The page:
Dr. Nichols’ presentation can be found in its entirety here.
Yesterday we ran Part 1 of our interview with Margaret O’Bryon, President and CEO of the Consumer Health Foundation, on how and why CHF is integrating the arts and humanities into their work on public health. This is the second of a two-part series.
Q: Are there other health-related arts projects that Consumer Health Foundation would like to share?
Margaret O’Bryon: CHF shared with the community through our Annual Meeting the PBS documentary Unnatural Causes: Is Inequality Making Us Sick? This film has helped to change people’s perceptions about what actually makes us sick and healthy by focusing on the social determinants of health. Locally, the Takoma Park-based organization CHEER (Community Health Empowerment through Education and Research) recently held a series of community viewings of Unnatural Causes in conjunction with a community health assessment of Takoma Park and Long Branch.
Last year Planned Parenthood of Metropolitan Washington, in partnership with the STICC (Sexually Transmitted Infection Community Coalition), held a series of meetings among adult and youth health advocates working on issues of reproductive health to help them analyze and understand risky behavior within the larger context of the ways in which socioeconomic inequity impacts community health. The youth then took pictures in their communities to highlight issues of poverty and housing, violence, alcohol and drug use, school conditions, teen pregnancy, and nutrition. The photos were used to raise awareness of the multiple negative conditions that affect their health and lives in hopes of changing the future. The photos were displayed last summer at the Sumner School and at the Wilson Building where youth testified in front of the DC City Council Committee on Health. A video capturing the Sumner School exhibit can be found here.
Sasha Bruce Youthwork’s Media Corps program allows young people to channel their creativity into developing advocacy campaigns. Through this program, youth have created and produced several videos that highlight critical social issues affecting them and the lives and health of their community. Topics have included unequal access to Advanced Placement classes for students living East of the River; the availability of safe and accessible green space in Anacostia; and sexual harassment in the schools.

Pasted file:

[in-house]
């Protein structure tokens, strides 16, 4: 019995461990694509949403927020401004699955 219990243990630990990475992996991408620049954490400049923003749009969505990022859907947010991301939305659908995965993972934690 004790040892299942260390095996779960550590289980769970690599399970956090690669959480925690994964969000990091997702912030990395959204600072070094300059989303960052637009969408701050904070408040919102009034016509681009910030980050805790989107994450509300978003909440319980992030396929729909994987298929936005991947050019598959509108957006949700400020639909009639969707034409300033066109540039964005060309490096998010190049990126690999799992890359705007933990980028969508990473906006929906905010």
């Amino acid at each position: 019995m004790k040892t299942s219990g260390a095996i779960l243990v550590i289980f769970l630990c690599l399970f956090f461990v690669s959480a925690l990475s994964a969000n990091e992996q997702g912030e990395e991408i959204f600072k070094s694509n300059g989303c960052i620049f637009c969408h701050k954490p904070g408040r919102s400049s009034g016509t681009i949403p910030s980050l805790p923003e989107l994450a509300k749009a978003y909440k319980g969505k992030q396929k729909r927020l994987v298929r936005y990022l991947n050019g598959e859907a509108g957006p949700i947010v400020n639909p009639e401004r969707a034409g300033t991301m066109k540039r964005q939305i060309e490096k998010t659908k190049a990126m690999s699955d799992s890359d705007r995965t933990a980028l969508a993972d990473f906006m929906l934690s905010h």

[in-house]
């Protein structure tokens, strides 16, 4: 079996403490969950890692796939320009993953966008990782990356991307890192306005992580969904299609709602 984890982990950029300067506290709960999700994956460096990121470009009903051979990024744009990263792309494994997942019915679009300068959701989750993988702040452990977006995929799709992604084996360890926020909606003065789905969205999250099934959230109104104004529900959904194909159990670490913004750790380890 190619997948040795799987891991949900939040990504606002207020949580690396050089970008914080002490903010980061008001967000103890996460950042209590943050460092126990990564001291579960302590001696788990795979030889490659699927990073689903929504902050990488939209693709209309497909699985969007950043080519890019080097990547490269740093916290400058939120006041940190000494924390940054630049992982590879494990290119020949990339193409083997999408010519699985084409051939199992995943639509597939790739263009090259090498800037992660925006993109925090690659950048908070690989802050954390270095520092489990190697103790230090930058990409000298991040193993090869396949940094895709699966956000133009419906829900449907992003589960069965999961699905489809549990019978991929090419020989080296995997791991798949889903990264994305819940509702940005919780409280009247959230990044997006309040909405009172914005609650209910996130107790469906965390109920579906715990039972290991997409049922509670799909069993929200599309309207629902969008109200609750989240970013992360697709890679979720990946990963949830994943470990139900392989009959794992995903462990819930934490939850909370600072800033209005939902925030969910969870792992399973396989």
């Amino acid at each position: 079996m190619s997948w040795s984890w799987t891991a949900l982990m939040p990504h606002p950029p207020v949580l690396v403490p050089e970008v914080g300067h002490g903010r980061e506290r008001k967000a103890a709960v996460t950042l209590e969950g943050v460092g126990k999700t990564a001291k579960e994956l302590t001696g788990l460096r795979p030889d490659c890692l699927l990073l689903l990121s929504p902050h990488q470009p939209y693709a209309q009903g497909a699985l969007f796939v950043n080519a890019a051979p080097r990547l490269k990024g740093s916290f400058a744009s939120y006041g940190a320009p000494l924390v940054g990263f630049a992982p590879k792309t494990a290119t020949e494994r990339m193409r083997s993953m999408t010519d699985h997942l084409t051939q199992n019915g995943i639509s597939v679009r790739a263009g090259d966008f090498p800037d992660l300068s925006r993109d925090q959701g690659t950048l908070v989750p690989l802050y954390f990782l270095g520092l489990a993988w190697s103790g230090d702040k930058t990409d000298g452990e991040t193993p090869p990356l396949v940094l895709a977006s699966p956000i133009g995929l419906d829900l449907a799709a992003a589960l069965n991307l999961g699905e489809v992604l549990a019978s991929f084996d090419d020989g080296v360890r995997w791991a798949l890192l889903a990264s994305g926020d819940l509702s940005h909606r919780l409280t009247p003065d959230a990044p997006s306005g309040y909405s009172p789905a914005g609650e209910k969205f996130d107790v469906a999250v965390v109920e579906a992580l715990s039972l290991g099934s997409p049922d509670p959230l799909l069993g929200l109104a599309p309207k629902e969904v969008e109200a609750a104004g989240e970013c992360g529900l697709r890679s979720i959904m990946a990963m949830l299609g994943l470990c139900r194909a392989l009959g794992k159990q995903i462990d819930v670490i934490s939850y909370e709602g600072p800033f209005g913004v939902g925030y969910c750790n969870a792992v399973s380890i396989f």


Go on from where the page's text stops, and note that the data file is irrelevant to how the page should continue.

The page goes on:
Q: What advice would you have for other funders who are interested in incorporating the arts into their work?
M.O: I imagine there are ties between the arts and humanities and all of our work, both in and outside of our foundations, and across issue areas. We can all make those connections. For CHF and many of our partners, looking at the world and reality through the arts opens up new ways of thinking, new ways to approach our work. For example, in A Right to Care, [playwright and actor] Sarah Jones’ stark depiction of the multiple social and economic forces that affect health contributed greatly to the national and local conversation around health equity and more directly to the work of CHF.
We were excited to learn about the Consumer Health Foundation‘s recent efforts to integrate the arts and humanities into the foundation’s work in a variety of different ways. In this interview, Margaret O’Bryon, President and CEO of the Consumer Health Foundation, tells us more about how and why the foundation is engaging in this kind of work. This is the first of a two-part interview. Stay tuned for Part 2 tomorrow.
Q: What do humanities and arts bring to heath and health care?
Margaret O’Bryon: The interdisciplinary field of arts and health brings together artists, health care professionals, community workers, and researchers. While there is more research to be done in this area, findings to date indicate that artistic engagement has significantly positive effects on health. This can take the form of the visual arts, music, dance, drama, writing, including poetry, storytelling, journaling, among others. Healing-oriented engagement in the arts, has a profound healing effect on the entire clinical team, including providers and caregivers. Patient health outcomes and attitudes are also improved.